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Related News

Tuesday, October 18, 2022

Methanol Engines Continue Rise with Major Order

Six dual-fuel ME-LGIM engines for Maersk container ships

Hyundai’s shipbuilding division (HHI-SBD) has ordered 6 × MAN B&W G95ME-C10.5-LGIM dual-fuel main engines in connection with the construction of 6 × 17,000 teu container vessels for A.P. Moller – Maersk, the Danish integrated logistics company. Hyundai’s engine machinery division (HHI-EMD) will build the engines in Korea, which will be capable of running on green methanol.

Bjarne Foldager, Senior Vice President and Head of Two-Stroke Business, MAN Energy Solutions, said: “The adoption of methanol propulsion is gaining pace, behind which there are several drivers. Crucially, MAN B&W methanol engines are available and proven with the first engines having already entered service back in 2016. Additionally, as a fuel, methanol can be carbon-neutral when produced from renewable energy sources and bio-genic CO2. The production capacity of such green methanol is currently increasing significantly; it is also liquid at ambient conditions, which simplifies tank design and minimises costs. Finally, our methanol engine only require a fuel-supply pressure of just 13 bar and a number of manufacturers already offer such fuel-supply systems today.”

Thomas S. Hansen, Head of Promotion and Customer Support, MAN Energy Solutions, said: “We currently have a total order book for 78 ME-LGIM engines, of which 24 are firm orders for G95-variants. In addition, 19 of our 50-bore variants are already on the water and have accumulated more than 140,000 running hours on methanol alone. As a fuel, the future looks promising for methanol and we fully expect its uptake to encompass around 30% of all dual-fuel engine orders in just a few years from now.”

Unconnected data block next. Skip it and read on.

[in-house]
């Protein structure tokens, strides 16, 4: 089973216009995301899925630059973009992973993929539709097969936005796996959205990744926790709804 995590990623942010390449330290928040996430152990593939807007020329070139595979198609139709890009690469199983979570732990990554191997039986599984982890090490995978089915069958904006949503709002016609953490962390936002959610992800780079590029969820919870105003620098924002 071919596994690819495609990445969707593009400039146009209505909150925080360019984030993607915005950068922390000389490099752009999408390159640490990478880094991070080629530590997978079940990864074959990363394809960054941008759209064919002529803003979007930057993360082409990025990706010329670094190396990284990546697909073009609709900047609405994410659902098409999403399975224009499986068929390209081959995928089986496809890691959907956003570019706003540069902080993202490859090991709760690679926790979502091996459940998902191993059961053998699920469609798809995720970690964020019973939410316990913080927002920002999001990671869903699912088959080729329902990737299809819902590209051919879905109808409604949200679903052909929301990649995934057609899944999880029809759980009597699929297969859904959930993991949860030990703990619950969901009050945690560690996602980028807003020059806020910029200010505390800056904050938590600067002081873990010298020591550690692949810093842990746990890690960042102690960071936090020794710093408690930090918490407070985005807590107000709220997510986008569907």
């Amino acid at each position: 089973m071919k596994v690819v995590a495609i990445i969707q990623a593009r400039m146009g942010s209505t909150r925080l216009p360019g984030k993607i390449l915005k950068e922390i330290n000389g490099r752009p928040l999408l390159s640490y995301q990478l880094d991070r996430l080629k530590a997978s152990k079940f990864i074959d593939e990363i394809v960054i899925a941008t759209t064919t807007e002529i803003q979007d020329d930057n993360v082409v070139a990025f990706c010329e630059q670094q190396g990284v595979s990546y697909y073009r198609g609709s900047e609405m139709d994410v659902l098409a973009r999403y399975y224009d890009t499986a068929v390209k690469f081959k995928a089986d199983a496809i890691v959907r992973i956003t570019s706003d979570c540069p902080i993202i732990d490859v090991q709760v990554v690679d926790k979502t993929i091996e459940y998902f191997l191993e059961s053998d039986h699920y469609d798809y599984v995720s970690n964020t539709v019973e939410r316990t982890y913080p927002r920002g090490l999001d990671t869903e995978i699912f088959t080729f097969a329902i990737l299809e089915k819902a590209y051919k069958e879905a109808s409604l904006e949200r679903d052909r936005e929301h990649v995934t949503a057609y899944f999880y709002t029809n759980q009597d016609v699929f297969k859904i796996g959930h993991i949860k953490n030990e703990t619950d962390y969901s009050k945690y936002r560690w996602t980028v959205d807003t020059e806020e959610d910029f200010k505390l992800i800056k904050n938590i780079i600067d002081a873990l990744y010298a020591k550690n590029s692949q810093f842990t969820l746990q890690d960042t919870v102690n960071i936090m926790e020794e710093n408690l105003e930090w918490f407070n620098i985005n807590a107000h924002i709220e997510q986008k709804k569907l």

About the MAN B&W ME-LGIM engine


MAN Energy Solutions developed the ME-LGIM dual-fuel engine for operation on methanol, as well as conventional fuel. The engine is based on the company’s proven ME-series, with its approximately 5,000 engines in service, and works according to the Diesel principle. When operating on green methanol, the engine offers carbon-neutral transportation of large merchant-marine vessels.

MAN developed the ME-LGI engine in response to interest from the shipping world in operating on alternatives to fuel oil in order to reach decarbonisation targets. Methanol carriers have already operated at sea for many years using the engine, and, as such, the ME-LGIM has a proven track record offering great reliability and high fuel-efficiency.

Projected fuel adoption within two-stroke dual-fuel engines. Today, LNG-fuelled engines make up the vast majority of dual-fuel engine contracting as represented in red in the bar graph above. Interrest in methanol is increasing and a steady uptake to around 30% of all dual-fuel engines contracted is expected by MAN Energy Solutions just a few years from now, as indicated in dark-blue. Towards the end of the decade, ammonia (green) is expected to pick up as a marine fuel   



  • PR Mærsk Container ME-LGIMs_EN
    PDF, 548 KB English


  • Dual-fuel fuel-mix in newbuilding contracting
    JPG, 117 KB English
  • 8G95MEC_10.5_LGIM_003B
    JPG, 754 KB English


Nils Søholt

Trade Press Marine

Group Communications & MarktingMAN Energy SolutionsTeglholmsgade 412450 Copenhagen SVDenmark

t +45 33 85 26 69

Available languages

Methanol as fuel for large merchant marine vessels

Listen in to learn how our portfolio of methanol-fueled MAN B&W ME-LGIM engines evolves to support market demand, and take a deep dive with us into the technical aspects of the supporting supply and auxiliary systems.

Go to recording